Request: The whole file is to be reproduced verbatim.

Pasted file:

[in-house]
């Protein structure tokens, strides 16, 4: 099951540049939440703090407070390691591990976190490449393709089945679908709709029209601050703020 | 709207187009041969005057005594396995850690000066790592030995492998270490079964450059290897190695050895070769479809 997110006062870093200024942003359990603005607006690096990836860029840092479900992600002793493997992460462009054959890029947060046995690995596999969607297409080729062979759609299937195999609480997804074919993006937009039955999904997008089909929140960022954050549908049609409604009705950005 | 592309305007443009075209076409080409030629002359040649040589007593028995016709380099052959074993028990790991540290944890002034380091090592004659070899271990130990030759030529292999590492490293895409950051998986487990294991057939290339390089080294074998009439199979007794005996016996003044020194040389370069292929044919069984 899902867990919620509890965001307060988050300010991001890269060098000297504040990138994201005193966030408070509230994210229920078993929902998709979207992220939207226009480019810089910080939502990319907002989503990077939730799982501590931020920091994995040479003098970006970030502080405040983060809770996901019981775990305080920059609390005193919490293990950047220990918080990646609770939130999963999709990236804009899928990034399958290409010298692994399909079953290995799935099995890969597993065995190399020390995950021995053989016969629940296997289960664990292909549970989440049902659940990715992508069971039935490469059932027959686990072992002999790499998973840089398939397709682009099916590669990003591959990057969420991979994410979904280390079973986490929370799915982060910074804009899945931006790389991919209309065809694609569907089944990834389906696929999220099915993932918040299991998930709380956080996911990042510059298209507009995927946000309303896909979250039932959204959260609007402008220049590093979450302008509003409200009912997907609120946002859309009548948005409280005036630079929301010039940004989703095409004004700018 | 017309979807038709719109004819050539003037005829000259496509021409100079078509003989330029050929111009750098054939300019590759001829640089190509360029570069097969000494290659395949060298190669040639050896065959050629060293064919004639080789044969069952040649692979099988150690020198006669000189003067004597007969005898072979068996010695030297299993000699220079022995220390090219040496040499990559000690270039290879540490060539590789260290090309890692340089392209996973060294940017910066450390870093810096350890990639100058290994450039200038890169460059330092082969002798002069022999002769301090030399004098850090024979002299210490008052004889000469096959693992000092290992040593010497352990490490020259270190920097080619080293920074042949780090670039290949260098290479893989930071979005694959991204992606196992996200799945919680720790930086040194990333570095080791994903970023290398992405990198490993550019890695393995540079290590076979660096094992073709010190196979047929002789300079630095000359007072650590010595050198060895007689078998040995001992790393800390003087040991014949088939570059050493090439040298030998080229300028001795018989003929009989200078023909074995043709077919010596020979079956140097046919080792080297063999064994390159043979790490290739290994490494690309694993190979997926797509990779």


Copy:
[in-house]
């Protein structure tokens, strides 16, 4: 099951540049939440703090407070390691591990976190490449393709089945679908709709029209601050703020 | 709207187009041969005057005594396995850690000066790592030995492998270490079964450059290897190695050895070769479809 997110006062870093200024942003359990603005607006690096990836860029840092479900992600002793493997992460462009054959890029947060046995690995596999969607297409080729062979759609299937195999609480997804074919993006937009039955999904997008089909929140960022954050549908049609409604009705950005 | 592309305007443009075209076409080409030629002359040649040589007593028995016709380099052959074993028990790991540290944890002034380091090592004659070899271990130990030759030529292999590492490293895409950051998986487990294991057939290339390089080294074998009439199979007794005996016996003044020194040389370069292929044919069984 899902867990919620509890965001307060988050300010991001890269060098000297504040990138994201005193966030408070509230994210229920078993929902998709979207992220939207226009480019810089910080939502990319907002989503990077939730799982501590931020920091994995040479003098970006970030502080405040983060809770996901019981775990305080920059609390005193919490293990950047220990918080990646609770939130999963999709990236804009899928990034399958290409010298692994399909079953290995799935099995890969597993065995190399020390995950021995053989016969629940296997289960664990292909549970989440049902659940990715992508069971039935490469059932027959686990072992002999790499998973840089398939397709682009099916590669990003591959990057969420991979994410979904280390079973986490929370799915982060910074804009899945931006790389991919209309065809694609569907089944990834389906696929999220099915993932918040299991998930709380956080996911990042510059298209507009995927946000309303896909979250039932959204959260609007402008220049590093979450302008509003409200009912997907609120946002859309009548948005409280005036630079929301010039940004989703095409004004700018 | 017309979807038709719109004819050539003037005829000259496509021409100079078509003989330029050929111009750098054939300019590759001829640089190509360029570069097969000494290659395949060298190669040639050896065959050629060293064919004639080789044969069952040649692979099988150690020198006669000189003067004597007969005898072979068996010695030297299993000699220079022995220390090219040496040499990559000690270039290879540490060539590789260290090309890692340089392209996973060294940017910066450390870093810096350890990639100058290994450039200038890169460059330092082969002798002069022999002769301090030399004098850090024979002299210490008052004889000469096959693992000092290992040593010497352990490490020259270190920097080619080293920074042949780090670039290949260098290479893989930071979005694959991204992606196992996200799945919680720790930086040194990333570095080791994903970023290398992405990198490993550019890695393995540079290590076979660096094992073709010190196979047929002789300079630095000359007072650590010595050198060895007689078998040995001992790393800390003087040991014949088939570059050493090439040298030998080229300028001795018989003929009989200078023909074995043709077919010596020979079956140097046919080792080297063999064994390159043979790490290739290994490494690309694993190979997926797509990779």